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“What does this loom do that your other loom doesn’t?”

That’s the question my sister asked me when I told her last year that I was thinking about getting another big loom. It’s a reasonable question. A loom is a big expense. It takes up a lot of space. There’s only one of me and I can only weave on one loom at a time. So why get another one?

There’s no short answer, really. Weaving is just making threads go up or down to produce fabric. This can be done with your fingers, on frames, with back straps, even pieces of cardboard with slits cut in it. How many of us, as kids, wove those ubiquitous little pot holders with knit loopers on metal frames?

Looms are tools. Weavers use them to create the fabric that is in their heads. The real question is what do we want to weave? That determines the loom.

Schacht Baby Wolf jack loom

Schacht Baby Wolf jack loom

Most weavers learn on jack looms. When you step on a treadle, the shafts connected to it are jacked up, the others stay down. That’s how the shed is made. Each treadle controls any number of shafts, making design possible. My first loom was a four-shaft Harrisville jack loom, 22” weaving width, a good starter loom.

Counterbalance Union rug loom

Counterbalance Union rug loom

Many old rug looms and barn looms are counterbalance looms. Each shaft is tied to an opposing shaft so that when the treadle tied to the first shaft is depressed, that shaft goes down and the opposing shaft goes up. My grandmother’s old Union loom was a 2-shaft counterbalance loom.

Many Swedish looms are either counterbalance or countermarche. On countermarche looms, when a treadle is depressed, every shaft goes either up or down. Every shaft is tied to every treadle. This opens the shed in both directions, up and down, and is easier on the warp threads. It’s also easier to treadle designs with lots of heddles on individual shafts.

Countermarche tie-ups, every treadle on every shaft.

Countermarche tie-ups, every treadle on every shaft.

All these looms produce beautiful fabric: simple plain weave, twill, lace, overshot, blocks, units, diagonals, layers. The weaver is only limited by the number of shafts on the loom. Without going into a treatise on weaving theory (for which I am definitely unqualified!), I can say from experience that each type of loom has its design possibilities and limitations.*

When I bought my first big loom, my intention was to get the one loom that would do whatever I wanted to weave forever and ever, amen. But how was I to know what directions my weaving would take at this early point?

Besides my little Harrisville, I had woven on Glimäkra countermarche looms at a week-long class and really liked how sturdy they are, the overhead beater, the treadling action. During that week, I also wove samples on both a single-unit drawloom and a shaft drawloom. Drawlooms add a whole world of possibilities to weaving.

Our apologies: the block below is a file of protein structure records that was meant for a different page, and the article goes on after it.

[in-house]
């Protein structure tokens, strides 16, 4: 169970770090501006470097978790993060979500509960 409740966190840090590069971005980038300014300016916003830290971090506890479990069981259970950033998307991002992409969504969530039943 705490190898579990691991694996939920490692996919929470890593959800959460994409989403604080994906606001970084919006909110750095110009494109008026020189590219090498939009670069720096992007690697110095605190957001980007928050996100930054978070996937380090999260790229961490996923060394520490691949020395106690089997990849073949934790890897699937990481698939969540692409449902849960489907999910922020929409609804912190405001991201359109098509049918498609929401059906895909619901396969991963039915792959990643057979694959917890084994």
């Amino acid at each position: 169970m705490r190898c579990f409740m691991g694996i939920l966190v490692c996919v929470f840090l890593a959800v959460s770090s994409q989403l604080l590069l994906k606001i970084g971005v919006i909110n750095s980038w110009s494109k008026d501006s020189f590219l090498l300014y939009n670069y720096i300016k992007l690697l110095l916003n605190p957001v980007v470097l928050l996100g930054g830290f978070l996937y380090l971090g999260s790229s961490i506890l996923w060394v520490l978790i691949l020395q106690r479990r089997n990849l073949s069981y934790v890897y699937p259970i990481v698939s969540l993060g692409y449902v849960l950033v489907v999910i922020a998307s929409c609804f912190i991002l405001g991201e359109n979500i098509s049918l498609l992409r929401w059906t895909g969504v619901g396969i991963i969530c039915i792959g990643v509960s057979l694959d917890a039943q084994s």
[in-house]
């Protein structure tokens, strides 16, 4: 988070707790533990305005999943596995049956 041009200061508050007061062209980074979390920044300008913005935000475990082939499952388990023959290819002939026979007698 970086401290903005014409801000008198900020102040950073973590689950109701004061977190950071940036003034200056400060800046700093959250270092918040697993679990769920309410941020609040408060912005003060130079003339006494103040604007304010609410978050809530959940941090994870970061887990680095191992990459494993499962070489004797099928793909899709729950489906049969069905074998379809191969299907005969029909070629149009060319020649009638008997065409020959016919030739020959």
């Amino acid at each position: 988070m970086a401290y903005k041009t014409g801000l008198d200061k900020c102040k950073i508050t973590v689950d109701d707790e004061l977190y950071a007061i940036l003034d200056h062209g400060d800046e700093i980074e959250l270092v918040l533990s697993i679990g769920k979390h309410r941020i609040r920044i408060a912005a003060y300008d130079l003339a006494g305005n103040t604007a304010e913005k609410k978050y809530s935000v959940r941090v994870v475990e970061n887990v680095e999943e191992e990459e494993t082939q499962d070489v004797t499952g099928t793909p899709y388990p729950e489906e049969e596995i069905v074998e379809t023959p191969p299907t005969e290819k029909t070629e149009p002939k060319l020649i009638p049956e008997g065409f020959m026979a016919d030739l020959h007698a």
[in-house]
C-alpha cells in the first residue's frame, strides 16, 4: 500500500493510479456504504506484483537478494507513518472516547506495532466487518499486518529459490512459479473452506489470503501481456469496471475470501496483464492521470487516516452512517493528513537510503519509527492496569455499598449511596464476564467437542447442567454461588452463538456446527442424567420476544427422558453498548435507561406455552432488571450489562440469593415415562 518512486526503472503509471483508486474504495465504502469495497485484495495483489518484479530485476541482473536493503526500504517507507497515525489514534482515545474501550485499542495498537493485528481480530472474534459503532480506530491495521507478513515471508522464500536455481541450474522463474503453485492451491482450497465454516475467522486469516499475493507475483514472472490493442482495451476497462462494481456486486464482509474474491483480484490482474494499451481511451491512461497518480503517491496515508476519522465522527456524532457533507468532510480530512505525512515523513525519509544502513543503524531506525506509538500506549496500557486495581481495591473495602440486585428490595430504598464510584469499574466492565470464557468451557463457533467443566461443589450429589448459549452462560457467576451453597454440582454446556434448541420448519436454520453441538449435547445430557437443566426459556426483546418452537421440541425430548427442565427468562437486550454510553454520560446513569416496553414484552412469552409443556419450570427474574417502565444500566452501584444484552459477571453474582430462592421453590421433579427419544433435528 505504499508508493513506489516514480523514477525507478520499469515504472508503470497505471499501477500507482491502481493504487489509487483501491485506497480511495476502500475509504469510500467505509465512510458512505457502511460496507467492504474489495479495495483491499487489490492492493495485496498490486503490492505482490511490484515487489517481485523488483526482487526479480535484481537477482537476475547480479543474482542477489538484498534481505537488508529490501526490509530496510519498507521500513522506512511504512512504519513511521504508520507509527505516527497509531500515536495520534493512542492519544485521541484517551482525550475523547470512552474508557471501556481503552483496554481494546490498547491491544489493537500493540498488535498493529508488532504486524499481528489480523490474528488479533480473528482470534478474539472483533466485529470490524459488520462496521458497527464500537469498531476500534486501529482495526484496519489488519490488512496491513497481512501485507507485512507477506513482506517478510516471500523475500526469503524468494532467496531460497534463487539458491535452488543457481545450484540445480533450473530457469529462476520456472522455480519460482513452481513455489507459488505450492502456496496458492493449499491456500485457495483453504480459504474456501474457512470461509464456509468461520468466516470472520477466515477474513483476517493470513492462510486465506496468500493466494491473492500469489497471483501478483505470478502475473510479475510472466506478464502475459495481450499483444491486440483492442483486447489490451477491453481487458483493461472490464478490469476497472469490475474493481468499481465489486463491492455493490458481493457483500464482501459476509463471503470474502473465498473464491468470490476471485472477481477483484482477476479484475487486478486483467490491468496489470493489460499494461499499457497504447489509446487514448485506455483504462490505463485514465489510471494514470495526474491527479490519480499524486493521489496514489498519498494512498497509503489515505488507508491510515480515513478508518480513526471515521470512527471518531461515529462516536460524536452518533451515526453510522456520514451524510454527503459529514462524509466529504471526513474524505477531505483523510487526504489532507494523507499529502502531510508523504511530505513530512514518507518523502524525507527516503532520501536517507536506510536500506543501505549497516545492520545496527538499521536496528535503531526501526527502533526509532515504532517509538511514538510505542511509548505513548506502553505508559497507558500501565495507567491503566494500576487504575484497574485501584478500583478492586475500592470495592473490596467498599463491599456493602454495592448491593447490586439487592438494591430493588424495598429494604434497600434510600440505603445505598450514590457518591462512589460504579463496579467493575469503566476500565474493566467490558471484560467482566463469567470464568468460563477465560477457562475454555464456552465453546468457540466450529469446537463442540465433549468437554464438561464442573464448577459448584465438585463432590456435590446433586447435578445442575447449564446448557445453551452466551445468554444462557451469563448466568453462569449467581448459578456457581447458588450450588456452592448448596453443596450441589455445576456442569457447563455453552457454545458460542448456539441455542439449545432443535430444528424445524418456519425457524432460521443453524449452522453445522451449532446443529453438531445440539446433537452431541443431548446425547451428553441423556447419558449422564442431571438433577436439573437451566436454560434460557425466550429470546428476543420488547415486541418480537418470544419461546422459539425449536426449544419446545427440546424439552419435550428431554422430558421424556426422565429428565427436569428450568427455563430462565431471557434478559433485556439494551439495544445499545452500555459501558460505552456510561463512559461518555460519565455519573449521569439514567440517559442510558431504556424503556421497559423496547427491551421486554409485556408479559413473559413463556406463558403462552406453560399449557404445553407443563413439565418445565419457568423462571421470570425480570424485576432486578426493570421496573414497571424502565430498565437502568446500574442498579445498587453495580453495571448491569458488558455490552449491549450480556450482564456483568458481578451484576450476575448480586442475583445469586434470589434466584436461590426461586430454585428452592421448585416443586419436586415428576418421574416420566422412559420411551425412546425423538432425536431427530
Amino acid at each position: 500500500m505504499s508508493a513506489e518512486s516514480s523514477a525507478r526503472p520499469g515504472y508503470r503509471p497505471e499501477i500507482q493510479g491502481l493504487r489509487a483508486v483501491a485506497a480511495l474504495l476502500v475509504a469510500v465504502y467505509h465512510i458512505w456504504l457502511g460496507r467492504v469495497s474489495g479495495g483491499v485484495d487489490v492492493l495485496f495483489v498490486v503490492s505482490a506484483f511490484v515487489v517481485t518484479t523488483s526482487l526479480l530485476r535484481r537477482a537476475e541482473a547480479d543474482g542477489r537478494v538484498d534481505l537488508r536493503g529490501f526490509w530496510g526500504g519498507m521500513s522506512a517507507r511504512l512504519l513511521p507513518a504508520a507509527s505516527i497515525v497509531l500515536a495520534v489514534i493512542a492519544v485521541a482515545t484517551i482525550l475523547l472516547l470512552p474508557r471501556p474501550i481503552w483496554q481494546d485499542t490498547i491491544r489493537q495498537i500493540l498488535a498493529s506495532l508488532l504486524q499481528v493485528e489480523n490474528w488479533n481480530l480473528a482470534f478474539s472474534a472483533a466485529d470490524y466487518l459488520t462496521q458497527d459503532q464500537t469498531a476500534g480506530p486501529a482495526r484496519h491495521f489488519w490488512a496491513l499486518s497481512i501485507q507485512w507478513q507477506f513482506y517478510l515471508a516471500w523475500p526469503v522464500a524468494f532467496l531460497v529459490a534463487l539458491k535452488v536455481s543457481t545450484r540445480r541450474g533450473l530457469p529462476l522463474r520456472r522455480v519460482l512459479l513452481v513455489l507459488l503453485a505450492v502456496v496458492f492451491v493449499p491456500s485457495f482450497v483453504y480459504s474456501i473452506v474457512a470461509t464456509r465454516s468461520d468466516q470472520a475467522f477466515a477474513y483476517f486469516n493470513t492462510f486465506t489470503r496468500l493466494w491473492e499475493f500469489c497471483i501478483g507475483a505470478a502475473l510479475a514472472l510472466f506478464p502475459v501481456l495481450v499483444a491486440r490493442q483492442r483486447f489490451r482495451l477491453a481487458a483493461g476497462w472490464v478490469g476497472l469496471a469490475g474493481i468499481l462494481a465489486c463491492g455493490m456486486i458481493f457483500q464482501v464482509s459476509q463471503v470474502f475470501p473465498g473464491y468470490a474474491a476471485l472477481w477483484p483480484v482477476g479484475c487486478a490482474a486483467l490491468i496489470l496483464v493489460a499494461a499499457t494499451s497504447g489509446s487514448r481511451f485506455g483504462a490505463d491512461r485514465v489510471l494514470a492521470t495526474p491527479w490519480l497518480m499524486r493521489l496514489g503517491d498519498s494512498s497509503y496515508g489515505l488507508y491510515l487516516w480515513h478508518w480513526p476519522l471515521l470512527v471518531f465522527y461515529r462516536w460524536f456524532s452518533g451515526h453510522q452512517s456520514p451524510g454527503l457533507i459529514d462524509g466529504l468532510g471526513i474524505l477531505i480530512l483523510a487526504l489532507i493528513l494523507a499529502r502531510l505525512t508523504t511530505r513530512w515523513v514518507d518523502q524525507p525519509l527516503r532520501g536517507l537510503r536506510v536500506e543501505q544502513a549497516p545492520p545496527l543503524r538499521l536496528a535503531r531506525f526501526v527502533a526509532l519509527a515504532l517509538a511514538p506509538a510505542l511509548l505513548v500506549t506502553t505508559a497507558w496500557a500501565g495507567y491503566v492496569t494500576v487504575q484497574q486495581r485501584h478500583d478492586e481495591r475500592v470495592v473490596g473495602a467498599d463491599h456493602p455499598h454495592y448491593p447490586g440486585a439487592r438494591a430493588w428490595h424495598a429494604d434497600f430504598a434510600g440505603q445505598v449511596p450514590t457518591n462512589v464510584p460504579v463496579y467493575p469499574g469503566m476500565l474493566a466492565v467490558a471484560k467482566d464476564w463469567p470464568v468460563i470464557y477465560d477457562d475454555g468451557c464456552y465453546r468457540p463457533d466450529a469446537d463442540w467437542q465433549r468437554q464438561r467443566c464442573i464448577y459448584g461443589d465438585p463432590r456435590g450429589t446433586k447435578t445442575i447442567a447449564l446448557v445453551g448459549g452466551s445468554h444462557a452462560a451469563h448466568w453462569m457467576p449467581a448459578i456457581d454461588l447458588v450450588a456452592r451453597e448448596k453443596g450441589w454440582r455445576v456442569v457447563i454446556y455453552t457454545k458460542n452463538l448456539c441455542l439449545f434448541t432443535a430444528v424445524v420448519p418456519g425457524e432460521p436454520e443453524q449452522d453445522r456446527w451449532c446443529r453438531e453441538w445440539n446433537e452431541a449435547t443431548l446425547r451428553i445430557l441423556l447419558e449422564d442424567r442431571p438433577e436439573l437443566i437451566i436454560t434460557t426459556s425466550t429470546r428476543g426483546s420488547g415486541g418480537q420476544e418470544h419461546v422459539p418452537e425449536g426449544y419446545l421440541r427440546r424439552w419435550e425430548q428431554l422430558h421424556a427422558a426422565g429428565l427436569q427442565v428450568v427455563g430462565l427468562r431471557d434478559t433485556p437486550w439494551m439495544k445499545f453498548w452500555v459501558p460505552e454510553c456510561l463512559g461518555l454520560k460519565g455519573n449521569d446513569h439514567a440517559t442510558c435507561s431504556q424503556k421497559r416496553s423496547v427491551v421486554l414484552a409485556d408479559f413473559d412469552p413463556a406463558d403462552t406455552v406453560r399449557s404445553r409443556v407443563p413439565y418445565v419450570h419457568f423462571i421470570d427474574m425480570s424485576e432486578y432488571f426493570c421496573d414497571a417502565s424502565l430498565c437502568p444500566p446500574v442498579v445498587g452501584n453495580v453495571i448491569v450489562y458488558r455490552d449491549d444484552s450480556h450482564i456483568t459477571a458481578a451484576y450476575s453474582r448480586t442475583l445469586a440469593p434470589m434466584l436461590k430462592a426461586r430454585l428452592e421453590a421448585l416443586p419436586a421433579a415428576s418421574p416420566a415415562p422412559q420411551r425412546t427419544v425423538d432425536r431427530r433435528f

A drawloom has a set of shafts separate from the ground shafts. The shaft drawloom produces repeating designs across the warp. These can be symmetrical or mirrored, tiled or single figures. The single unit drawloom lets you lift individual units to produce asymmetrical non-repeating designs. After some careful thought, I chose a Glimäkra countermarche loom with a 20-shaft drawloom attachment to grow into.

But a couple years ago, I thought a second big loom would be very useful. The drawloom setup is different than the regular set-up and every time I needed to switch from one to the other, it took a day to change heddles and rebalance the loom. It would be more efficient if I could have one loom as my regular loom and one loom set always as a drawloom.

That was the short answer to my sister’s question—efficiency and productivity.

And now I am getting closer to that goal of a dedicated multi-shaft loom and a dedicated drawloom. This week I ought to take delivery on a combination shaft and single-unit drawloom. This set-up fits onto my second loom and will allow me to continue weaving the damask designs I’ve been doing, as well as adding single unit motifs. I’m thinking of flowers, birds, dragons, even words.

I can hardly wait to see what this new set-up will do. Always learning, always growing.

* For a thorough look at weaving theory, check out these books:

  • Madelyn van der Hoogt’s The Complete Book of Drafting for Handweavers (1993, Shuttlecraft Books).
  • Sara von Tresckow’s When a Single Harness Simply Isn’t Enough (2014, The Woolgatherers, Ltd.) describes in detail the workings of drawlooms.
  • The Book of Looms by Eric Broudy (1979, University Press of New England) presents a good history of looms of all kinds from around the world.